In the circuit i show the difference between the circuit without the multi meter (or any other current measurement device) inserted (left picture) and the circuit with the multi meter inserted (right picture).In the left picture, you see that the current through the circuit will be = (10V / R1) = 10V / 10 Ohm = 1A.In the right picture, a current meter is inserted into the circuit. This current meter has an internal resistance of 0.1 Ohm. Because this internal resistance is pretty small, it results in a pretty small error of the current measurement. The burden voltage caused by the current flowing through the extra 0.1 Ohm internal resistance of the current meter is 0.099V.All in all not too bad. But when you are measuring higher current or your meter has a higher internal resistance, the measurement errors can be significant. There are circuits where a certain current has to be calibrated accurately. In those situations it is important to realize that you will have a measurement error when inserting a meter into the circuit.
Lesson learned ?
Every multi meter has a burden voltage that causes a measurement error. Usually this error is small enough to be neglected, but there are situations in which you need to be able to do precise current measurements. A clamp current meter allows to measure current without inserting the meter into the circuit, but the clamp meters are designed to measure pretty high currents and are not as accurate as multi-meters with a limited current measuring ability.

7) Transistor can not switch faster than 400kHz, while the datasheet says it should easily be able to handle over 100MHz ?

You build a simple transistor circuit that uses a transistor as a switch. The switch is controlled by a 5V digital output f.e. coming from an Arduino. This digital signal is a square wave with a duty cycle of 50% and a frequency of 500kHz. That should be a walk in the park for the transistor that can handle frequencies over 100 MHz easily.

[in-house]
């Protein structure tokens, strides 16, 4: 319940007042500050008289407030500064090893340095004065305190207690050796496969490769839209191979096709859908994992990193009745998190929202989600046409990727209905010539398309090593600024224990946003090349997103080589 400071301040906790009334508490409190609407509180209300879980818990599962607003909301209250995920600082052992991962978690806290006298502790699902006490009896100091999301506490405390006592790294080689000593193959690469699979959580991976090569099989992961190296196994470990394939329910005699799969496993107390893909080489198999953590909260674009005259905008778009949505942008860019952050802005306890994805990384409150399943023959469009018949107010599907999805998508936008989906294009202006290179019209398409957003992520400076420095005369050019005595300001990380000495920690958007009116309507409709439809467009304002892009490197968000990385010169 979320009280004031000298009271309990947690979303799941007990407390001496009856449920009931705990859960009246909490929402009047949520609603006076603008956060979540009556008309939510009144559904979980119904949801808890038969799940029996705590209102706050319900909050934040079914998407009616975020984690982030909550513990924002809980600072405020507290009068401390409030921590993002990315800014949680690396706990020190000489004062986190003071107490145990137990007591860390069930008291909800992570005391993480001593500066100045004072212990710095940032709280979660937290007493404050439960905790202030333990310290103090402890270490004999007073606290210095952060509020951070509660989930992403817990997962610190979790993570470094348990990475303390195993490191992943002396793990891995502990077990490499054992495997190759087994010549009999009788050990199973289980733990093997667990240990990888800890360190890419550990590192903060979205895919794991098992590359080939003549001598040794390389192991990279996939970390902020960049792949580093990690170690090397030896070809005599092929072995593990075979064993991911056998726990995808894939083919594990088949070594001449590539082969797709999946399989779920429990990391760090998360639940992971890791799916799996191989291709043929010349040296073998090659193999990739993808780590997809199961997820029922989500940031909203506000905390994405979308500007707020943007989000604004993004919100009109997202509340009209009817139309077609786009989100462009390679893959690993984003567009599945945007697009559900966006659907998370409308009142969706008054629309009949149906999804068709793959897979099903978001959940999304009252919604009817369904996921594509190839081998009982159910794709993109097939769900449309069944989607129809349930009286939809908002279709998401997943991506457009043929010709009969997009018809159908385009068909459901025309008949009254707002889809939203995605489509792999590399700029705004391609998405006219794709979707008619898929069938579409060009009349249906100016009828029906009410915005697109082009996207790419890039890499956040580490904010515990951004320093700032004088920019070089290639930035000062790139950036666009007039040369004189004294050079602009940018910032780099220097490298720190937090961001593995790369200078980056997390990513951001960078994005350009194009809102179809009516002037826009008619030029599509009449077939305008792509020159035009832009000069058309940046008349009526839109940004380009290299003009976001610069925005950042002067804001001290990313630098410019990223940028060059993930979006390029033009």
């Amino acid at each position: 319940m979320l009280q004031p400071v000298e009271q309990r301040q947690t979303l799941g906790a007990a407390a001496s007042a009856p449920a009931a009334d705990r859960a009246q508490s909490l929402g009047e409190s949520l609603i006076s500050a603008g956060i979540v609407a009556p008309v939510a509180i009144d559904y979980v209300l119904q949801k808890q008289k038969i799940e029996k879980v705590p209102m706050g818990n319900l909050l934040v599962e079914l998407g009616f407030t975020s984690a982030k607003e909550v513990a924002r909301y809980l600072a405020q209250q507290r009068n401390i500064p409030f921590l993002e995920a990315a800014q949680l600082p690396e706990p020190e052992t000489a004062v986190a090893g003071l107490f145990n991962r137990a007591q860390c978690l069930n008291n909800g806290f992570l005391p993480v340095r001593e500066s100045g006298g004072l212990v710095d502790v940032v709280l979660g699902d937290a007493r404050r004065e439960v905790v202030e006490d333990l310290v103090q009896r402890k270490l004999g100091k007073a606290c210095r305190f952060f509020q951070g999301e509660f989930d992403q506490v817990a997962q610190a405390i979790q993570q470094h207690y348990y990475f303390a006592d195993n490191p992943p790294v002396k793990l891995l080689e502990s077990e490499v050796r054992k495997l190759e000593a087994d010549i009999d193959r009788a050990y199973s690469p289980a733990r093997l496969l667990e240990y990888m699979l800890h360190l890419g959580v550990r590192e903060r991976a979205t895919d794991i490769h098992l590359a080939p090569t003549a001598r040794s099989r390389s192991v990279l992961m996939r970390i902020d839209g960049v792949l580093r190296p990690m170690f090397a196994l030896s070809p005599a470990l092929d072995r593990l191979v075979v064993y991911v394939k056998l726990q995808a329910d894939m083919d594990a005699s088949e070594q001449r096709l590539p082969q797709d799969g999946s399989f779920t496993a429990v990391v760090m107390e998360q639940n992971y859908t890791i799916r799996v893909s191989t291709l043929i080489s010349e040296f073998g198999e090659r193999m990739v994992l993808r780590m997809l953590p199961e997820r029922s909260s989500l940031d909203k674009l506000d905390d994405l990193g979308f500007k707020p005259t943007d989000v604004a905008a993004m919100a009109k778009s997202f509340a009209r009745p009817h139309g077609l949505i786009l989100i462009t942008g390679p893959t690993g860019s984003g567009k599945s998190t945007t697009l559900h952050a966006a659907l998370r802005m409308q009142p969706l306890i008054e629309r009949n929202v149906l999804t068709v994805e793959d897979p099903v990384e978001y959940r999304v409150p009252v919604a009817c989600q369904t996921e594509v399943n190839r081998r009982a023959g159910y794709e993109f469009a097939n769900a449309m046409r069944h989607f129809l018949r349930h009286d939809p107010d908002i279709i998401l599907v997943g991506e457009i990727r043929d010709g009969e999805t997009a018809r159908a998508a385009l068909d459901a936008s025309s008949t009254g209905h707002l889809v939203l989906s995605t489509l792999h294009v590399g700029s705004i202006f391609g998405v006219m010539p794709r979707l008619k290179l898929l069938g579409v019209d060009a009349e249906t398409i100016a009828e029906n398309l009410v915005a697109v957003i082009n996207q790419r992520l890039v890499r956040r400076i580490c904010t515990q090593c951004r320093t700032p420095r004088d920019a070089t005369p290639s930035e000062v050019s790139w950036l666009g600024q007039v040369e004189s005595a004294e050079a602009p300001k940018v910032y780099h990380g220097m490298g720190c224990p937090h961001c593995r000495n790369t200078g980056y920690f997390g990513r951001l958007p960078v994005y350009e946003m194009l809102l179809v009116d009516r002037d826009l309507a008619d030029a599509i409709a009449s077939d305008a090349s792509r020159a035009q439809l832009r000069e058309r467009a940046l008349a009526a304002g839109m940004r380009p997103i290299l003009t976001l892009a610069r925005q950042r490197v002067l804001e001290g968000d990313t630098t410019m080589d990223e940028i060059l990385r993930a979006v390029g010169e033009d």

You build the circuit shown below and you measure the output. To your surprise the output is constant high so our transistor does not switch at all. How can it be ? The input signal surely is high enough to generate enough base current and the transistor is fast enough to handle 500kHz !
In the picture below you also see the output waveforms for different frequencies of the input signal.

See figure: 7a_How can it be transistor as a switch

Where did we go wrong ?
When you decrease the frequency to 100kHz, you will see that the transistor does work and the output will switch between 0 and 12V, but you will see that even at 100kHz the transistor is not 100% following the input signal. The thing is that you are driving the transistor into saturation. When a transistor is driven into saturation, it becomes slow, because it can not get rid of the build up charge in the junction regions fast enough. In saturation both the base-emitter junction (ca. 0.6V) and the base-collector junction (ca. 0.3V) are forward biased (positive voltage difference). The collector-emitter voltage will be ca. 0.3V. Because both junctions are forward biased, the charge that is build up on both these junctions needs to be drained away when the transistor is cut-off. When this charge can not be removed fast enough, the transistor stays active (conducting), even though the base current was removed to cut off the transistor.
When the input is a 5V square wave with a duty cycle of 50% (symmetrical square wave), then an input frequency of:
  • 100kHz gives an output with a duty cycle of 32%. This means that the transistor is already struggling to follow the input.
  • 150kHz gives an output with a duty cycle of 27%
  • 200kHz gives an output with a duty cycle of 20%
  • 250kHz gives an output with a duty cycle of 10%
  • 300kHz gives an output with a duty cycle of 6%
  • 350kHz gives an output with a duty cycle of 2%
  • 400kHz gives an output with a duty cycle of 0%. This means that the transistor is not cut off anymore, thus stays active.
Lesson learned ?